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By Grafting








The principal advantages to be gained by this method are: 1st. The
facility by which new and rare kinds may be increased, by grafting them
on strong stocks of healthy varieties, when they will often grow from
ten to twenty feet the first season, producing an abundance of wood to
propagate. 2d. The short time in which fruit can be obtained from new
and untried varieties, as their grafts will generally bear the next
season. 3d. In every vineyard there are, in these days of many
varieties, vines which have proved inferior, yet by grafting into them
some superior variety, they may be made very valuable. 4th. The
facility by which vines can be forced under glass, by grafting on small
pieces of roots, and the certainty with which every bud can thus be
made to grow.


The vine, however, does not unite with the same facility as the pear
and apple, and, to ensure success, must be grafted under ground, which
makes the operation a difficult and disagreeable one. It will therefore
hardly become a general practice; but, for the purposes above named, is
of sufficient importance, to make it desirable that every vineyardist
should be able to perform it. I have generally had the best success in
grafting here about the middle of March, in the following manner: Dig
away the ground around the vine you wish to graft, until you come to a
smooth place to insert your scion; then cut off the vine with a sharp
knife, and insert one or two scions, as in common cleft-grafting,
taking care to cut the wedge on the scion very thin, with shoulders on
both sides, as shown in Figure 4, cutting your scion to two eyes, to
better insure success. Great care must be taken to insert the scion
properly, as the inner bark or liber of the vine is very thin, and the
success of the operation depends upon a perfect junction of the stock
and scion. If the vine is strong enough to hold the scion firmly, no
further bandage is necessary; if not, it should be wound firmly and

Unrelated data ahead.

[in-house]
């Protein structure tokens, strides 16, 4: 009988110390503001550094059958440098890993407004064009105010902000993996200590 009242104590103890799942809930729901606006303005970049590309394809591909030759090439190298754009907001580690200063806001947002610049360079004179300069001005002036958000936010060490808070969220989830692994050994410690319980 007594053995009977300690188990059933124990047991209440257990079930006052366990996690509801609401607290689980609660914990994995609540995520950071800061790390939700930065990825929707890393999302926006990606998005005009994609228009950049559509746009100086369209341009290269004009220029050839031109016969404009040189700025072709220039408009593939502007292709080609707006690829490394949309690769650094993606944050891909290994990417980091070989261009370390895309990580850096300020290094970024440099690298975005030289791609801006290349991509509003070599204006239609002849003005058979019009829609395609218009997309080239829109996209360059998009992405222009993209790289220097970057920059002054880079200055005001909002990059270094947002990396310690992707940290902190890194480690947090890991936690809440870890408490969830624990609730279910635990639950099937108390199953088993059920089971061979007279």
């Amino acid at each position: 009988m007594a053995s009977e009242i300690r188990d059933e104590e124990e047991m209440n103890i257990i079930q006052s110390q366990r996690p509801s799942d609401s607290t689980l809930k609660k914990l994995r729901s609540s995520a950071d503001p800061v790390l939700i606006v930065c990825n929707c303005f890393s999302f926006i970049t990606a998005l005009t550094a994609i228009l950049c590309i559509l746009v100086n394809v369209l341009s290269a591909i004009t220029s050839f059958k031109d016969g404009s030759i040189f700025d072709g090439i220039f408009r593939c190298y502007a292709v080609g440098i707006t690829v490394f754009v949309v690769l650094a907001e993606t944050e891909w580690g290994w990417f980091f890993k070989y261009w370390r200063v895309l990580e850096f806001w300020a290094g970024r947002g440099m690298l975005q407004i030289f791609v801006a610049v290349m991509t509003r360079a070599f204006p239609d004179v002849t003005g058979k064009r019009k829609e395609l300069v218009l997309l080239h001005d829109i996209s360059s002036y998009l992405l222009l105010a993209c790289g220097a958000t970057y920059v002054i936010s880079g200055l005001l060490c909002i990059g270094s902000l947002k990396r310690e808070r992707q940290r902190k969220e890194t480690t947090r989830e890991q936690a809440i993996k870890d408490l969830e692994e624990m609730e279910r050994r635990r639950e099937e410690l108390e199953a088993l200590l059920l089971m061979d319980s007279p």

evenly with bass bark. Then press the soil firmly on the cut, and fill
up the hole with well pulverized earth, to the top of the scion.
Examine the stock from time to time, and remove all wild shoots and
suckers, which it may throw up, as they will rob the graft of
nourishment and enfeeble it.

Others prefer to graft in May, when the leaves have expanded, and the
most rapid flow of sap has ceased, keeping the scions in a cool place,
to prevent the buds from starting. The operation is performed in
precisely the same manner, and will be just as successful, I think, but
the grafts that have been put in early, have the advantage of several
weeks over the others, and the latter will seldom make as strong a
growth, or ripen their wood as well as those put in early.

Mr. A. S. FULLER performs the operation in the fall, preventing the
graft from freezing by inverting a flower-pot over it, and then
covering with straw or litter. He claims for this method--1st. That it
can be performed at a time when the ground is more dry, and in better
condition, and business not so pressing as in spring.--2d. That the
scion and stock have more time to unite, and will form their junction
completely during the winter, and will therefore start sooner, and make
a more rapid growth than in spring. It certainly looks feasible enough,
and is well worth trying, as, when the operation succeeds, it must
evidently have advantages over any of the other modes.

Vines I had grafted in March have sometimes made twenty to thirty feet
of growth, and produced a full crop the next season. This will show one
the advantage to be derived from it in propagating new and scarce
varieties, and in hastening the fruiting of them. Should a seedling,
for instance, look very promising in foliage and general appearance,
fruit may be obtained from it from one to two seasons sooner by
grafting some of the wood on strong stocks, than from the original
plant. Hence the vast importance of grafting, even to the practical
vineyardist.





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Previous: By Layering



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